If a hotel room has an Apple accessory docking station, would you plug in your iPhone? “Apple accessories, especially dock stations and alarm clocks become more and more popular. Nowadays, it is common to find such devices in hotel rooms,” wrote French security consultant and pentester Mathieu Renard. But can we really trust them? What if an alarm clock could silently jailbreak your iDevice while you sleep? “Wake up, Neo,” warned Renard. “Your phone got pwnd!”
At Hackito Ergo Sum 2013, an international security and hacking conference recently held in Paris, Renard presented iPown: Hacking Apple accessories to pwn iDevices. He started by looking at what an attacker would consider to be the most interesting Apple services before describing “how they can be exploited in order to retrieve confidential information or to deploy the evasi0n jailbreak.”
Some of those interesting Apple services have been exploited in the past. One example is how FinFisher spyware used an Apple iTunes flaw that “allowed government spying for three years.” Renard also looked at the diagnostics relay that allows paired devices to launch commands such as “Apple Support, Network, WiFi, System Configuration, VPN, UserDatabases” and others. “All the files returned are stored in clear text in a CPIO archive.” Renard added that UserDatabases will retrieve SMS, Contacts, Calendar, and email—all in clear text. “A malicious docking station could retrieve and inject SMS, call logs, application data, default preferences and data stored in the keychain.”
If the device is not jailbroken, then a malicious attacker could unlock the iDevice with a specially crafted MFi alarm clock. In theory, Apple accessories should be “safe” because Apple has MFi, or “Made for iPhone/iPod/iPad" – a licensing and certification program for electronic accessories that connect to iDevices. But with a list of hardware, including Raspberry Pi to power a docking station, Renard showed how to “Weaponize an Apple MFI accessory.” The payload could then be triggered by the alarm.
Renard concluded, “Apple made the choice of user experience instead of security. It is possible to build up a malicious device in order to get both the data and the control of iDevices. Don’t connect your device to an untrusted dock station.”
iSniff GPS for iStalking
Now for some other not-too-happy Apple news . . . iPhones and iPads collect data about wireless access points, even if users don’t connect to them, so Apple can use this “crowd-sourced” data for its location services. Although the data is not supposed to be public, the proof-of-concept tool iSniff GPS gets around that and could potentially make stalking easy.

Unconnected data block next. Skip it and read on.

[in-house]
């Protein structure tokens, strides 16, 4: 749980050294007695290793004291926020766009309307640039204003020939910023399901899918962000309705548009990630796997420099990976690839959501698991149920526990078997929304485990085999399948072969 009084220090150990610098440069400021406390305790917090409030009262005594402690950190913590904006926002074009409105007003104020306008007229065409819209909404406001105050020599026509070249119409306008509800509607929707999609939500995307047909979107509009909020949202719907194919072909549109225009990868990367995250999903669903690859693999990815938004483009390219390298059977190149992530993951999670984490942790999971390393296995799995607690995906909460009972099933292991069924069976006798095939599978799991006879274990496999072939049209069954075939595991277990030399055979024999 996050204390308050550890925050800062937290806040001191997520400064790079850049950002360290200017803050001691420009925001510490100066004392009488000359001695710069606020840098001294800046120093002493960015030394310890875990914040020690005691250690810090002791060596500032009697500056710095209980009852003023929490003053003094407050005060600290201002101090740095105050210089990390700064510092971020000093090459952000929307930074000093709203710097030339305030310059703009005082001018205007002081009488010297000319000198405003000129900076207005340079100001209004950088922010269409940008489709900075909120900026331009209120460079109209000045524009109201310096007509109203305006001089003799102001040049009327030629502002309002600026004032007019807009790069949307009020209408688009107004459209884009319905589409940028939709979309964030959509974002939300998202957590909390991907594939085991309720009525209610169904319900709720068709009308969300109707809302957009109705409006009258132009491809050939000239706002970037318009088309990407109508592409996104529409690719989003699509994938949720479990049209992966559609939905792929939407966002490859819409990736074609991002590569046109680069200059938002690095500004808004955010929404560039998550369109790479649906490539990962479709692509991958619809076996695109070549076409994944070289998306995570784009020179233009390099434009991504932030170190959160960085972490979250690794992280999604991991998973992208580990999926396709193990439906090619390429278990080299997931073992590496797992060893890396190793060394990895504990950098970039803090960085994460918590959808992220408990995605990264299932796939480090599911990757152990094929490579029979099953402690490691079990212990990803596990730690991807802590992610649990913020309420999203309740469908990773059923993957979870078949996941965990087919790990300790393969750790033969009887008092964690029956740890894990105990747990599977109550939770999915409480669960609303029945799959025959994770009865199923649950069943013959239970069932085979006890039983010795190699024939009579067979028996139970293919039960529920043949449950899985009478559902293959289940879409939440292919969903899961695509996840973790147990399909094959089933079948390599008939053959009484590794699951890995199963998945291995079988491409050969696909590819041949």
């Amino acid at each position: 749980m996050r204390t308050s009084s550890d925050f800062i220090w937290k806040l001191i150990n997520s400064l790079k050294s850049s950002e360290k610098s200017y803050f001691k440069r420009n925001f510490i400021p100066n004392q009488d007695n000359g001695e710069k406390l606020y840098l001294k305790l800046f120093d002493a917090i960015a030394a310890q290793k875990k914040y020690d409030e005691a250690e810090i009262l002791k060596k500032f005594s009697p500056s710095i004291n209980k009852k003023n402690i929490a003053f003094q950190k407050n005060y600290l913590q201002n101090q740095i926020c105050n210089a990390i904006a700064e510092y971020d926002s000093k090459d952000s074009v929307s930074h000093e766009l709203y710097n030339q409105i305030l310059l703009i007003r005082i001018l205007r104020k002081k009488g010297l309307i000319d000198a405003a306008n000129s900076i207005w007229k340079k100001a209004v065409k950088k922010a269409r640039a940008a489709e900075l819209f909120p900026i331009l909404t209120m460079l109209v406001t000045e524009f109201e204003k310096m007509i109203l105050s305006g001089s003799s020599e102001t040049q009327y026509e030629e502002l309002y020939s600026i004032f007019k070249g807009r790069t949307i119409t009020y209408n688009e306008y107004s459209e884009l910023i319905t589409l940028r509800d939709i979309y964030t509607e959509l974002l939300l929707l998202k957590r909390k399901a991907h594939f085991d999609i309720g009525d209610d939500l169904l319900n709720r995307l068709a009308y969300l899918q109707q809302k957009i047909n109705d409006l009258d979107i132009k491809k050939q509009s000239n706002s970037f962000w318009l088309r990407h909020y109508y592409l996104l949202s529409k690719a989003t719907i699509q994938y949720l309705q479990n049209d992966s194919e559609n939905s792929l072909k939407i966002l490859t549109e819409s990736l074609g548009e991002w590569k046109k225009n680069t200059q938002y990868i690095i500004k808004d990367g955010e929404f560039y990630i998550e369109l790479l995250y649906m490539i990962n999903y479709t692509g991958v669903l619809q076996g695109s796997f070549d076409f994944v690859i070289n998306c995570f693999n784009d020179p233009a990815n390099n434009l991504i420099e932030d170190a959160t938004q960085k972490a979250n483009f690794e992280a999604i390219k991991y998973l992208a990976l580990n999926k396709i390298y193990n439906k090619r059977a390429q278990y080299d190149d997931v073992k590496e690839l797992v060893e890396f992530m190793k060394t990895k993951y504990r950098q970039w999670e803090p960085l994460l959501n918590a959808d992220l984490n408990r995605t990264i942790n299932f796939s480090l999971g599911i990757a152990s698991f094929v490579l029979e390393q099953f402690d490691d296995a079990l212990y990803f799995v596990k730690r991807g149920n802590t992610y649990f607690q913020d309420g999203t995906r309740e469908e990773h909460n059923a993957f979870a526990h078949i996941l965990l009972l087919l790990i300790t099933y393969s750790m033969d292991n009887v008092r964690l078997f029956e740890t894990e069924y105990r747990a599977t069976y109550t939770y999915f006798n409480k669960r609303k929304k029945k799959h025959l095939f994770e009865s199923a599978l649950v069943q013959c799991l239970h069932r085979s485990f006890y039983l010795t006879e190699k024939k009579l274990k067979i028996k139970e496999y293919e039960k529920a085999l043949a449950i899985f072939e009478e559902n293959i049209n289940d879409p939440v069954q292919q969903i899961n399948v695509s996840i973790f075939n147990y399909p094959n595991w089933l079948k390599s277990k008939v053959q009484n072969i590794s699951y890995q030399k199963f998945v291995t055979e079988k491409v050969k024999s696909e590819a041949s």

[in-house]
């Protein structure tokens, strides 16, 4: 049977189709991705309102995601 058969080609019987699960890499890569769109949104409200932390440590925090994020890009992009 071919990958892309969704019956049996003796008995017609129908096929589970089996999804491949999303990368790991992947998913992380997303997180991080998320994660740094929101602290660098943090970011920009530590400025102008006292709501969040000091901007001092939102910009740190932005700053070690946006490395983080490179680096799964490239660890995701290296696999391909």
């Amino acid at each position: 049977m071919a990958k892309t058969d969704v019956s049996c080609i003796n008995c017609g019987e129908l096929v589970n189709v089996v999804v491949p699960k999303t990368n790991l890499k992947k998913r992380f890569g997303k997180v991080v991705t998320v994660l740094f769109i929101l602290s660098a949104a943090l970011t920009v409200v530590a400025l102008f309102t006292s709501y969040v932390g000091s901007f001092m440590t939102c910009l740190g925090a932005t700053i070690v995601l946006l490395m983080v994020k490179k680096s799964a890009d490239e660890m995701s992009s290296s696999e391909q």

Australian security researcher Hubert Seiwert said that by using his free iSniff GPS Python app, “You can send Apple a single Mac address of a Wi-Fi router and they will send back a result set including the GPS coordinates of that Mac address and about 400 others.” Seiwert told SC Magazine, “This could be used to locate where people live.”
Forensic analysis on encrypted iDevices
Apple has been swamped with so many law enforcement requests to decrypt seized iPhones that the company created a “waiting list,” reported CNET. The waiting time is about seven weeks. Other documents seemed to make it unclear “if Apple has created a backdoor for police,” but an Ars investigation pointed to “no.” However, Apple “holds the key to encrypted iCloud data on its own servers—if law enforcement sent the appropriate subpoena, the company can easily decrypt your cloud-stored data and send it off to the authorities.”
Coulds Apple “security” checks make identity theft easy?
Lastly, you know those suspicious emails asking for financial or personal data that scream phishing? The Register reported that Apple has been sending them out, asking some customers who want a new “shiny iThing,” to verify their identity first. This process is part of Apple's spot security checks. “The Apple Online Store's Terms and Conditions state that Apple reserves the right to verify the identity of the genuine credit card holder by requesting appropriate documentation.” Apple’s email says to:
Please scan a copy or take a photo of the following documentation in jpeg format and email it to email@example.com:
1. Card holder's Drivers license or National Identity Card or Passport and
2. Recent Credit Card / Bank Statement showing card holder name, address and card number.
One customer was told by the police that this was definitely a phishing email. Her bank had never heard of a private company asking for such personal data via email. Yet she found out the request was legitimately from Apple when Apple replied to her email, complaining that her passport scan must be in color.
While this may serve to verify the identity of the credit card holder, calling it a security check is over the top. It also provides enough private and detailed information that, if the unencrypted email is intercepted, it could allow an attacker to potentially steal the Apple customer’s identity.